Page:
New York: After suffering unprecedented losses last year, currency-focused hedge funds were hoping a bit of market turbulence would help them get back on track in 2018. Things could hardly have gone worse.
A BarclayHedge gauge of foreign-exchange trading programs slumped 2.5 per cent over the first three months of 2018, extending last year’s record 11 per cent plunge. Even FX stalwarts — from Warren Naphtal’s P/E Investments to Bill Lipschutz’s Hathersage Capital Management — haven’t been immune, sliding along with peers after years of dominant returns.
For money managers who’ve long bemoaned how central-bank policies have crimped volatility, the first quarter proved unusually cruel. Currency swings broadly remained subdued, especially when compared to stocks and bonds. And what market gyrations were seen were often the product of unexpected political developments or, more recently, unforeseeable tweets from the White House. It points to another frustrating year for investors who need volatile markets to make money, but can’t capitalise on moves they don’t see coming.
“What is the real driver of volatility — if it is political headlines and tweets from Trump, you’re not going to make any money because political noise is about surprise,” said Bob Savage, chief executive officer of Track Research, a website for investment analysis. “You can’t anticipate it — you don’t know how much cash to have ahead of a tweet.”
A JPMorgan Chase & Co gauge of three-month implied option volatility in global foreign-exchange rates has averaged just 7.87 per cent this year, compared to 8.44 per cent last year and 10.61 per cent in 2016. Even amid the tumult kicked up by US. President Donald Trump’s criticism of Amazon.com and escalating trade tensions with China, currencies have broadly remained calm.
“I don’t think that anybody can position ahead of a Trump tweet, but that’s what you’re in the business to be able to manage,” said Steven Englander, head of research and strategy at global macro fund Rafiki Capital Management.
It stands in stark contrast to recent turbulence in equities and Treasuries. The Cboe Volatility Index, a gauge of price fluctuations in US stocks, skyrocketed in February before spiking anew over the past couple weeks. Bank of America Corp’s MOVE Index, a measure of bond-market volatility, breached 70 last quarter for the first time in almost a year.
What moves there have been in FX have often caught speculators off guard. Leveraged accounts entered 2018 near the most bearish on the yen since 2007, according to Commodity Futures Trading Commission data. The currency’s surge amid escalating global trade tension and a domestic political scandal that threatens to curtail Japan’s economic-stimulus program has forced investors to abandon their bets and wiped out returns on carry trades in the process.
Problem with tariffs
The looming spectre of a global trade war casts a long shadow on the global growth outlook and can confound currency-focused hedge funds and commodity-trading advisers, according to Jason Schenker, president and chief economist at Prestige Economics.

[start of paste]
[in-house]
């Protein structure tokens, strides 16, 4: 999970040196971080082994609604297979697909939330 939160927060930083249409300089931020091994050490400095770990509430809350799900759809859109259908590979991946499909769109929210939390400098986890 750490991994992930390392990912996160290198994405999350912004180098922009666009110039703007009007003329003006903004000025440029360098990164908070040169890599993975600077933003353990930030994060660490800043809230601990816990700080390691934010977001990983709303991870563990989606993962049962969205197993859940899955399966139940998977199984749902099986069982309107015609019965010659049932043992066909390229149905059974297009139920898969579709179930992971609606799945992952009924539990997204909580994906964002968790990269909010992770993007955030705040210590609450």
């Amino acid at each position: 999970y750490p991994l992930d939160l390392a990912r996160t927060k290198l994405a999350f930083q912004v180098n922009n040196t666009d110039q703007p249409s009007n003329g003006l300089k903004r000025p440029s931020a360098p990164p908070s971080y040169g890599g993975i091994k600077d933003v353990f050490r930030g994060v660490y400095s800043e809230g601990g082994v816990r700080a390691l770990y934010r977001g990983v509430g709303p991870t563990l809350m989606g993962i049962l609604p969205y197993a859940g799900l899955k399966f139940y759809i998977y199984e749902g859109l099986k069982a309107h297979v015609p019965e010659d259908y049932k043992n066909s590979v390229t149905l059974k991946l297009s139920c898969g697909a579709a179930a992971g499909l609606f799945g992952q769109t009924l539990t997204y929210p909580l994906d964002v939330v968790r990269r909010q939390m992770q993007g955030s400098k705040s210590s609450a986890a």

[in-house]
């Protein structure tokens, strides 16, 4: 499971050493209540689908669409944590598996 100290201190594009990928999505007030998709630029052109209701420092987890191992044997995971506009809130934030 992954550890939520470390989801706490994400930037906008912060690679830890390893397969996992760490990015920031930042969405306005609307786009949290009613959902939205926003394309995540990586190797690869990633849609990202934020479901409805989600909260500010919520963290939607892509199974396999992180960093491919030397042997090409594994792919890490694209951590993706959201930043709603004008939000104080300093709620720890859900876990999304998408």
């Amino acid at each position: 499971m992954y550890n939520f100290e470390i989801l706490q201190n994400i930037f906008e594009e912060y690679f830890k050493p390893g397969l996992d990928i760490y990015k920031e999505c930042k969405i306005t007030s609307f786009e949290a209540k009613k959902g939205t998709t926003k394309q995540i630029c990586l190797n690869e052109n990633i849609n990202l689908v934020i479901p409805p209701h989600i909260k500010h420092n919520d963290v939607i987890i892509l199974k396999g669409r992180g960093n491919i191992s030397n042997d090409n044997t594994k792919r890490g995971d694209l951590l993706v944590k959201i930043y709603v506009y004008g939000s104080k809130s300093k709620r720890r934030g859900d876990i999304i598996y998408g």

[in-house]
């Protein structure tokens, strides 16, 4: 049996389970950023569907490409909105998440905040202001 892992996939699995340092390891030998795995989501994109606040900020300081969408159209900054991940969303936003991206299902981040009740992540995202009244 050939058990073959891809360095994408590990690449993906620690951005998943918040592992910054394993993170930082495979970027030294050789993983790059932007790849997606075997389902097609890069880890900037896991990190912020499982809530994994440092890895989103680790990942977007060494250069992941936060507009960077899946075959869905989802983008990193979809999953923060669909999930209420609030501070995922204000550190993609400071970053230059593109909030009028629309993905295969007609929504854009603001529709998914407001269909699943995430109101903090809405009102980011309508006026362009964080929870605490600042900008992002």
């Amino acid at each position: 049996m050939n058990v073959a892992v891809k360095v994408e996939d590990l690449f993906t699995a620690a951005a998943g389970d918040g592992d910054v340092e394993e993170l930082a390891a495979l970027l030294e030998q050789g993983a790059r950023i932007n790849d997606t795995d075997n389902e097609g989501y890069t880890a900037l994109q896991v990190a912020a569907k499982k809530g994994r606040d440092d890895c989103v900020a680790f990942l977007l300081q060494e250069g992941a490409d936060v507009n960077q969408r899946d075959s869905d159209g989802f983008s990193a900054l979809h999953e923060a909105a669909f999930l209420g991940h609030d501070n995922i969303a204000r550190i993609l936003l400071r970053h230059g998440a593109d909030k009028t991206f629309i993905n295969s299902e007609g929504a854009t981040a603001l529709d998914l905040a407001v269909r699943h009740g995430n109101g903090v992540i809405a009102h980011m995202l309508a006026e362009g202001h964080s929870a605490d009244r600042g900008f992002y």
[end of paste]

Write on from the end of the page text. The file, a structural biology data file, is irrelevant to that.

“The problem with tariffs is they’re like cockroaches — there’s never just one,” said Schenker, whose firm was the third-best currency forecaster in the first quarter, according to Bloomberg rankings. “There’s another wrinkle of complexity in the foreign-exchange market that we haven’t seen as a major concern in decades.”
Despite a slew of recent upbeat headlines, traders are underestimating the risk of a breakdown in North American Free Trade Agreement negotiations, he said.
Hathersage, whose founder Bill Lipschutz is known as the “Sultan of Currencies,” saw its G10 Macro Access Strategy fall 6.1 per cent in the first quarter, adding to a 23 per cent loss last year, figures compiled by Citigroup Inc show. The strategy gained 38 per cent in 2016.
P/E Investments’ FX Strategy slid 5.1 per cent in the first three months of the year after a 27 per cent decline in 2017. That’s a turnaround for the multibillion-dollar fund cofounded by Warren Naphtal, which posted annual returns between 20 and 50 per cent from 2014 to 2016, the Citigroup data show.
Hathersage and P/E Investments declined to comment.
Some of the most popular currency trading strategies fell flat in the first quarter, crimping returns, according to Van Luu, head of currency and fixed-income strategy at Russell Investments in London. Momentum trades have been “terrible” and trend-following bets also underperformed, he said.
“One strategy that has worked well in the FX space this year and I think will continue to work well is value,” said Luu. Valuation trading involves buying underpriced currencies and selling expensive ones based on measures of purchasing power. These bets could include buying the yen, euro, pound and Canadian dollar and selling the Swiss franc or Norwegian krone, he said.
Still, currency traders shouldn’t expect the current low volatility regime to play out indefinitely, according to Sinead Colton, head of investment strategy at BNY Mellon Asset Management North America.
Further protectionist barriers, central-bank tapering or a spike in inflation could shake currencies out of their torpor, she said.
Yet after a lousy first quarter, investors have already begun to adjust to the new environment, according to Rafiki’s Englander.
“There’s a big shift in hedge fund strategies,” Englander said. Investors are moving away from what he calls real-money trades, or traditional bets on economic fundamentals, into “much more tactical trading, trying to take advantage of the volatility that has been introduced.”